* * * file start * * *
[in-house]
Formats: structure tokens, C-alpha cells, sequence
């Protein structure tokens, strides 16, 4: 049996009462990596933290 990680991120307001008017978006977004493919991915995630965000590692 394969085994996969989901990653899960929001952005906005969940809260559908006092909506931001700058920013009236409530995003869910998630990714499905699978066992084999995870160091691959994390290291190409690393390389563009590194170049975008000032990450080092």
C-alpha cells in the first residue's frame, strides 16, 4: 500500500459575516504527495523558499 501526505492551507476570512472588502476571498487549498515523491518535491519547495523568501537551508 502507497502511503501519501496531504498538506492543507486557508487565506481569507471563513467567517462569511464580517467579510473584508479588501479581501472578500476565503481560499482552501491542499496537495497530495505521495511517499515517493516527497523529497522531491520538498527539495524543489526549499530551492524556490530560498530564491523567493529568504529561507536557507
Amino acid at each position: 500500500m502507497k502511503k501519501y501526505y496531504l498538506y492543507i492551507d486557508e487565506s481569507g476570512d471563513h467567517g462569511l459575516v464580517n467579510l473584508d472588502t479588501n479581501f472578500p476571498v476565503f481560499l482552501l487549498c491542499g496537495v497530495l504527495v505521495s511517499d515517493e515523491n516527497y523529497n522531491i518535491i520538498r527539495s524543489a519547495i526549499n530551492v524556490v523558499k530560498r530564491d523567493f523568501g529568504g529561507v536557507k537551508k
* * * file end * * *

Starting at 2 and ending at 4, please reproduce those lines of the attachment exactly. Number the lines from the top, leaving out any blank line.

Formats: structure tokens, C-alpha cells, sequence
């Protein structure tokens, strides 16, 4: 049996009462990596933290 990680991120307001008017978006977004493919991915995630965000590692 394969085994996969989901990653899960929001952005906005969940809260559908006092909506931001700058920013009236409530995003869910998630990714499905699978066992084999995870160091691959994390290291190409690393390389563009590194170049975008000032990450080092």
C-alpha cells in the first residue's frame, strides 16, 4: 500500500459575516504527495523558499 501526505492551507476570512472588502476571498487549498515523491518535491519547495523568501537551508 502507497502511503501519501496531504498538506492543507486557508487565506481569507471563513467567517462569511464580517467579510473584508479588501479581501472578500476565503481560499482552501491542499496537495497530495505521495511517499515517493516527497523529497522531491520538498527539495524543489526549499530551492524556490530560498530564491523567493529568504529561507536557507